SM: How did you learn to manage your time?
JR: I quit my 9 to 5! I quit both of my jobs actually, but it was worth it. I had to jump out there and take the leap of faith, but it was so worth it. I love that I have now.
SM: How do you help others with your craft?
JR: I like to use it to bring people together. I’ll put up a post or tell people that may be into photography or that wants to learn about photography, kids too, it doesn’t matter who it is. I’ve had a couple parents reach out to me saying they have a son or daughter that’s into photography and were wondering if I’d be willing to show them the ropes, and how much I’d charge but I typically don’t charge for that, because it’s my passion and I wouldn’t want to put a limit on somebody else’s passion by having them say they can’t do it because they can’t afford it. Sometimes I’ll grab a group of photographers and we’ll go out and have little challenges such as, who can capture what within one minute or how creatively they can capture a certain muse because every photographer has their own style of shooting. It’s the same with videography, so I try to tell everybody to just be you. Don’t try to copy off of anybody because what you take through the camera is your perspective. It’s what you see through your eyes so that’s how you’re able to show people what’s in your mind or what you see because you’re capturing it through your own personal angle.
SM: Good answer! What makes you stand out in your field? Like what is like the unique thing that people know you for? When compared to other videographers/photographers/cinematographers, etc.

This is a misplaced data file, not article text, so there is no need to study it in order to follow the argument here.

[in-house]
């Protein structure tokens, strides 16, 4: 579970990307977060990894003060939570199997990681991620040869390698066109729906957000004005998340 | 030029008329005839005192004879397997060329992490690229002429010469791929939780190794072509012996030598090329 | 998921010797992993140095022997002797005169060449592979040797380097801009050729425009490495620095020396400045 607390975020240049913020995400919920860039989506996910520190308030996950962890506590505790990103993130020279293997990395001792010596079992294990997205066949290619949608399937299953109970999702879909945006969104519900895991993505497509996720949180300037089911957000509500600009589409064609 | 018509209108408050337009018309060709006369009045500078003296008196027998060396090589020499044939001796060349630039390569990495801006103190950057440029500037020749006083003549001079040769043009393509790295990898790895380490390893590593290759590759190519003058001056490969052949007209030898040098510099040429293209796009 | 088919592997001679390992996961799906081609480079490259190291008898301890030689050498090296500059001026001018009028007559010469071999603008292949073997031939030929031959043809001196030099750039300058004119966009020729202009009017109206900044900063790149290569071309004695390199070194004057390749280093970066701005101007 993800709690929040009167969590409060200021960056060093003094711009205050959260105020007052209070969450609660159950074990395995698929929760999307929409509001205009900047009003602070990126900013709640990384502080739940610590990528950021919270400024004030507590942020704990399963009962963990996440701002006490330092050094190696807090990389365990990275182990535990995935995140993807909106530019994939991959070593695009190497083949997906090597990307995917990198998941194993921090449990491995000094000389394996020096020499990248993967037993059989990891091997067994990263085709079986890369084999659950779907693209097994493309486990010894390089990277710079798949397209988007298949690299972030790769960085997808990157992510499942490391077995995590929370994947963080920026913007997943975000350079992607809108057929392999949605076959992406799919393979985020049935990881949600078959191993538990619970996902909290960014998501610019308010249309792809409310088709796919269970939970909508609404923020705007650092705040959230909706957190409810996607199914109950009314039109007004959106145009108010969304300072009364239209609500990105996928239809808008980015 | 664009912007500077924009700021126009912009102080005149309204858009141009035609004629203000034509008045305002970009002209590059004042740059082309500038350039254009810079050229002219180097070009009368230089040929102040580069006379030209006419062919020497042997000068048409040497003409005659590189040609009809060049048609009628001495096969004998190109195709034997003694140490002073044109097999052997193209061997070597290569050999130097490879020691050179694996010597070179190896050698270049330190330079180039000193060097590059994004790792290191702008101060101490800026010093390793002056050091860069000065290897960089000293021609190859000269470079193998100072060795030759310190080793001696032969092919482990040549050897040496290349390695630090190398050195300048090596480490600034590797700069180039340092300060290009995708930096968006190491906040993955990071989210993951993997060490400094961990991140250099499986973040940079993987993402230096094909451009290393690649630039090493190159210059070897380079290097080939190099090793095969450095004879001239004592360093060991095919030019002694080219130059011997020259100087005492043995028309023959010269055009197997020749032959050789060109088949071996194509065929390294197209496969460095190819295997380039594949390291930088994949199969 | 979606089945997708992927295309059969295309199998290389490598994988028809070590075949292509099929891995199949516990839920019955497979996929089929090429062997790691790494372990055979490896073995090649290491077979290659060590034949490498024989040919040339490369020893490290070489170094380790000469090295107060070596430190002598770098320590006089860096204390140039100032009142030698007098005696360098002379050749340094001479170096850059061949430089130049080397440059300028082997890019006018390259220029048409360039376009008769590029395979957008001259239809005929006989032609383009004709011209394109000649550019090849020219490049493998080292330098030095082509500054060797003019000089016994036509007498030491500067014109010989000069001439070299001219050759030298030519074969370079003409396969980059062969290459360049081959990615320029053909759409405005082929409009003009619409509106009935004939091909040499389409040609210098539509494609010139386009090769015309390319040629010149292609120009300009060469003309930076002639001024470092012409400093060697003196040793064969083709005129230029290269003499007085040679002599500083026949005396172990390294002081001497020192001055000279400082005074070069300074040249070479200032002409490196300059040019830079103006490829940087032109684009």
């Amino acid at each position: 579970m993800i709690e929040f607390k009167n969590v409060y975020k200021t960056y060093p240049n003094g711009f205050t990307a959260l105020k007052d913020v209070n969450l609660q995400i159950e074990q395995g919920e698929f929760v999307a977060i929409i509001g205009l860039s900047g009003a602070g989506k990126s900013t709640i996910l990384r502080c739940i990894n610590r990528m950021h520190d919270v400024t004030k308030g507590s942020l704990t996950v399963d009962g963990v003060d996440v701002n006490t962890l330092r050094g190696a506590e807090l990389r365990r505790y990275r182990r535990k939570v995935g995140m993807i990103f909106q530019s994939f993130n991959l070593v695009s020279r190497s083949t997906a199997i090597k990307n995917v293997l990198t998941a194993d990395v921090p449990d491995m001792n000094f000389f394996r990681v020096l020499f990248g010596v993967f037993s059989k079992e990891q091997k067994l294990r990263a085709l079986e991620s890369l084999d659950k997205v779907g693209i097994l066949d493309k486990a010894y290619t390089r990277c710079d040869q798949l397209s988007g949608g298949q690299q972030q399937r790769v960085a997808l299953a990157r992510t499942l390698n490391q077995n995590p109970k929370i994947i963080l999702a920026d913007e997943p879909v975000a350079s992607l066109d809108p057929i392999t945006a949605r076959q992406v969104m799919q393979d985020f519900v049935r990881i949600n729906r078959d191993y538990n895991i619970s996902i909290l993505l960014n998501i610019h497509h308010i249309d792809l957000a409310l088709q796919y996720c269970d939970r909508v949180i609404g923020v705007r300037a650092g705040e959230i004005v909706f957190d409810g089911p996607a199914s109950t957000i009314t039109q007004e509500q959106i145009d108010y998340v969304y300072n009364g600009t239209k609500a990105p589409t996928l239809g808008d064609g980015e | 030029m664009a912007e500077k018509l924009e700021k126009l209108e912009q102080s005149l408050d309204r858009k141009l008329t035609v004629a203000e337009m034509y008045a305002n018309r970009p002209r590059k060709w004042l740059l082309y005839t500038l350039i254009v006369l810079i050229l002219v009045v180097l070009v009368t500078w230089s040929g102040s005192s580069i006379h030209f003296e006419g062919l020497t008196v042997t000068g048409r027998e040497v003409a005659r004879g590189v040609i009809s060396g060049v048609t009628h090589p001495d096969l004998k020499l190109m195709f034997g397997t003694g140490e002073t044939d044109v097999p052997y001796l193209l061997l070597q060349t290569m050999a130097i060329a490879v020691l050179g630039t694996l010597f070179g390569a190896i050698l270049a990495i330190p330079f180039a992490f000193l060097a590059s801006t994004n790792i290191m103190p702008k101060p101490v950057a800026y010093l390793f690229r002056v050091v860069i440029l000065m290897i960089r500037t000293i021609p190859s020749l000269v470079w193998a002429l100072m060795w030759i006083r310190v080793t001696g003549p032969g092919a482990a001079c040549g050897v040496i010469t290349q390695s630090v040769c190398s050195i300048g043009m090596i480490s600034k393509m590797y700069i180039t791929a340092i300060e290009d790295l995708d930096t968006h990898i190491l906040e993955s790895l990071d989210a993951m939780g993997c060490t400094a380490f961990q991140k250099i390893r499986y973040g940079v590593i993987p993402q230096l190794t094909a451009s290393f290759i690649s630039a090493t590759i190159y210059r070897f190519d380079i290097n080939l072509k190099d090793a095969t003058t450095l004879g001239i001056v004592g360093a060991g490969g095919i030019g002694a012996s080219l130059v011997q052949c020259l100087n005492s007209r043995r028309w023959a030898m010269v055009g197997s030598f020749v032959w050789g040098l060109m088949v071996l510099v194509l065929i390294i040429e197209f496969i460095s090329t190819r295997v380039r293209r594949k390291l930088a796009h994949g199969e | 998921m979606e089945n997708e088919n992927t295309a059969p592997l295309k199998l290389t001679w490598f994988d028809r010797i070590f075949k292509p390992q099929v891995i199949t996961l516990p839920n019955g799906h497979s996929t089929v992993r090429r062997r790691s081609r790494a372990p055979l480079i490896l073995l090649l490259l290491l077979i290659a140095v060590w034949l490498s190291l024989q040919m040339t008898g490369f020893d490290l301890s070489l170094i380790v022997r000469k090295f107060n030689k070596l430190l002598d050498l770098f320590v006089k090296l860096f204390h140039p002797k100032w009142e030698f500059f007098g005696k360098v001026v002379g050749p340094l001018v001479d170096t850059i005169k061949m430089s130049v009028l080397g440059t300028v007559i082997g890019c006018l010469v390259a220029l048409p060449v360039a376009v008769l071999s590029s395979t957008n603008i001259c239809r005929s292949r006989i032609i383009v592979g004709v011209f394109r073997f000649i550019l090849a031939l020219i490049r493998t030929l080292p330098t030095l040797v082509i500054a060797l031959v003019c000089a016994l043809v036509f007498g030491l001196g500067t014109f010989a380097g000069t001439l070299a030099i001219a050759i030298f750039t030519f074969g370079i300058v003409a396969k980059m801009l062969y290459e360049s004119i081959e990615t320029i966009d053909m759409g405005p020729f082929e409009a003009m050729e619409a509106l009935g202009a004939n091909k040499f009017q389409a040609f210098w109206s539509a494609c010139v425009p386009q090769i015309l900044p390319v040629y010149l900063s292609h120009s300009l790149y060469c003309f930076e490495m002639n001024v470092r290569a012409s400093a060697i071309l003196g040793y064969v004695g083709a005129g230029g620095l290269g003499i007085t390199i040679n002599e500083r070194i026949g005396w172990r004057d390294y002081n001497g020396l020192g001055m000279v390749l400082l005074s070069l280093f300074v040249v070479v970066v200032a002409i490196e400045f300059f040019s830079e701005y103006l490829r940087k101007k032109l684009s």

JR: I want to say…I think too deeply on things so my answer might be a little slow. Considering I’m what they call a Hybrid, in that I do photography, cinematography, I work with drones…I do a little bit of everything. And I don’t put down nothing, that’s one thing, I don’t limit myself. So if we’re talking about what’s going to make me stand out, sometimes it could be my image. I may not look like the average photographer like I’ve had people tell me, ‘You don’t look like a photographer’, and I’m like wait what does a photographer look like?! That’s a question to ask other people, I would like to hear other people’s perspectives on me and what makes me stand out because people say that I do, but I want to know why I stand out. So, no straight up answer for that one.
SM: If you could be doing anything else, other than what you’re doing as a creative what would it be?
JR: IT (Information technology) field. I’m a geek, well a cool geek, I’m a tech head I love electronics and I love putting things together and taking things apart. I remember when my mother bought be a PlayStation 2 and like on the 3rd day having it I took it apart and she was like ‘What the hell are you doing?’ I told her I wanted to know how it worked. I like to know how things work; I have a curious mind so I’d definitely be in that field. I already worked in the IT field, but I would go back to that if I wasn’t doing this.